Susan L. Madden, MS and Marjorie Montemayor-Quellenberg, MA
Ever wonder what foods you should be eating and how much? Well, the ChooseMyPlate website from the United States Department of Agriculture (USDA) may have the simple answer you are looking for. The USDA created MyPlate as a way to illustrate the relative amounts of different types of food people should eat daily to achieve a healthy, balanced diet. There is also an interactive website containing a wealth of information, including explanations of food groups; common foods in each group; detailed guidelines for good nutrition; and personalized tools for tracking eating habits.
Each colored area on the plate represents a different food group as well as an idea of how much food from that group should be on your plate:
On the main page of the MyPlate website you will find the MyPlate symbol, along with these key message tabs:
The MyPlate tab highlights all the food groups. First, you get an overview. Once you get comfortable, dive in and read about each group individually.
If you need a starting place, check out the food groups page. Here you can learn how to boost your vegetable intake, or find low fat alternatives to common dairy products. Are you confused about portion sizes? Don't worry, all the information can be found here. In general, you'll want to remember these nutrition basics:
Under the weight management and calories tab, you can find ways you to reduce your calorie intake. Sometimes, easy substitutions can make a big difference. For example, eat less foods that are high in sodium. To find out how much sodium is in your food, check the Nutrition Facts label. Often, there are low sodium options available.
If you want to cut back on sugar, consider switching from soft drinks to water. If you aren't ready to make that jump, switch to sugar-free soft drinks, then slowly increase your water intake while you decrease your soft drink intake.
You can't lose or manage weight without physical activity. The MyPlate website can also help you find ways to increase your activity level, even if you think you're destined to be a couch potato. Head over to the physical activity section and learn about the benefits of regular exercise. This section will also give you pointers on how to slowly increase your physical activity level.
Now that you're on your way to a better you, how do you log your diet and physical activity achievements? With SuperTracker of course. SuperTracker is a place where you can set your goals, personalize your plans, and track your progress. Not only that, you can find helpful tips while getting support from other people who are doing the same thing.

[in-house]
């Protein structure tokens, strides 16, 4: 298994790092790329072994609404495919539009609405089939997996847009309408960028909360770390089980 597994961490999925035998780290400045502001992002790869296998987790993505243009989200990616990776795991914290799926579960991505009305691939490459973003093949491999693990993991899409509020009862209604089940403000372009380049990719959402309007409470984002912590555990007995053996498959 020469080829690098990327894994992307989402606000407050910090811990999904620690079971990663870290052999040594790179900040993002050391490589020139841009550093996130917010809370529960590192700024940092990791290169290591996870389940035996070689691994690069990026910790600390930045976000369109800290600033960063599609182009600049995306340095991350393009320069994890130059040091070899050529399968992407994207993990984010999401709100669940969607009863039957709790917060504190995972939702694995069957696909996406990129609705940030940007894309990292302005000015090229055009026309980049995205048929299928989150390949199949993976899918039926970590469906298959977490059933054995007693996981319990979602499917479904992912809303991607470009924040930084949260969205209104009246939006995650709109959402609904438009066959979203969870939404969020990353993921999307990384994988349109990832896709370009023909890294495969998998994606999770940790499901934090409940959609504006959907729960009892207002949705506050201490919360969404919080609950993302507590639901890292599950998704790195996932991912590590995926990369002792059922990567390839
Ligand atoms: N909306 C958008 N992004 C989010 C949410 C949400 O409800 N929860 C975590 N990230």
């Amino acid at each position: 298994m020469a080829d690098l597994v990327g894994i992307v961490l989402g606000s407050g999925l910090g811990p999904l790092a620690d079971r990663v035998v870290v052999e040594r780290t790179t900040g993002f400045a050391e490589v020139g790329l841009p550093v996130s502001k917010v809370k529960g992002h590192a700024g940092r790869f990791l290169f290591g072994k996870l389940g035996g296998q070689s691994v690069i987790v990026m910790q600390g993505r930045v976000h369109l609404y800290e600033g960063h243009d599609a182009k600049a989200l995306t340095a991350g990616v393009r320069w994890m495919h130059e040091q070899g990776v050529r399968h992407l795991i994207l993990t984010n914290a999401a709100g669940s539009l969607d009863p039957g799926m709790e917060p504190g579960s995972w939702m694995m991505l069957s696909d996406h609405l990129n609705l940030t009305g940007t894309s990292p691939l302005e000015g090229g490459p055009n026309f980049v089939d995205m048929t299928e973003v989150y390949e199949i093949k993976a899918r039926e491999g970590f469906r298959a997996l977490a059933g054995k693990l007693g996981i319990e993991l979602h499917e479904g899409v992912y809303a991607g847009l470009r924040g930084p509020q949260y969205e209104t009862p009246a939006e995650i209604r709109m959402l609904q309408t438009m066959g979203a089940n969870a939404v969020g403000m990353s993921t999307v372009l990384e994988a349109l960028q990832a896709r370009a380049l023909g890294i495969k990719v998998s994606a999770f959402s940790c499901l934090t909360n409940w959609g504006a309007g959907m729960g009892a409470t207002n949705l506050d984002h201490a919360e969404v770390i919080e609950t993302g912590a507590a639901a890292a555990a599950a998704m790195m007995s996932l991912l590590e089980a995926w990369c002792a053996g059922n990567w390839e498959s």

MyPlate has lots of information for people of all ages, from preschoolers to college students. If you pregnant or a new mom who is breastfeeding, MyPlate has something for you too. MyPlate and SuperTracker are useful tools to put you on the right track for a healthy lifestyle.
Choose My Plate—US Department of Agriculture
Dietitians of Canada
ChooseMyPlate. US Department of Agriculture Choose My Plate website. Available at:
http://www.choosemyplate.gov. Accessed March 6, 2015.
Dietary guidelines for Americans 2010. US Department of Agriculture and US Department of Health and Human Services. Available at: http://www.health.gov/dietaryguidelines/dga2010/DietaryGuidelines2010.pdf. Accessed March 6, 2015.
SuperTracker. US Department of Agriculture SuperTracker website. Available at: https://www.supertracker.usda.gov/default.aspx. Accessed March 6, 2015.
Last reviewed March 2015 by Michael Woods, MD
Please be aware that this information is provided to supplement the care provided by your physician. It is neither intended nor implied to be a substitute for professional medical advice. CALL YOUR HEALTHCARE PROVIDER IMMEDIATELY IF YOU THINK YOU MAY HAVE A MEDICAL EMERGENCY. Always seek the advice of your physician or other qualified health provider prior to starting any new treatment or with any questions you may have regarding a medical condition.
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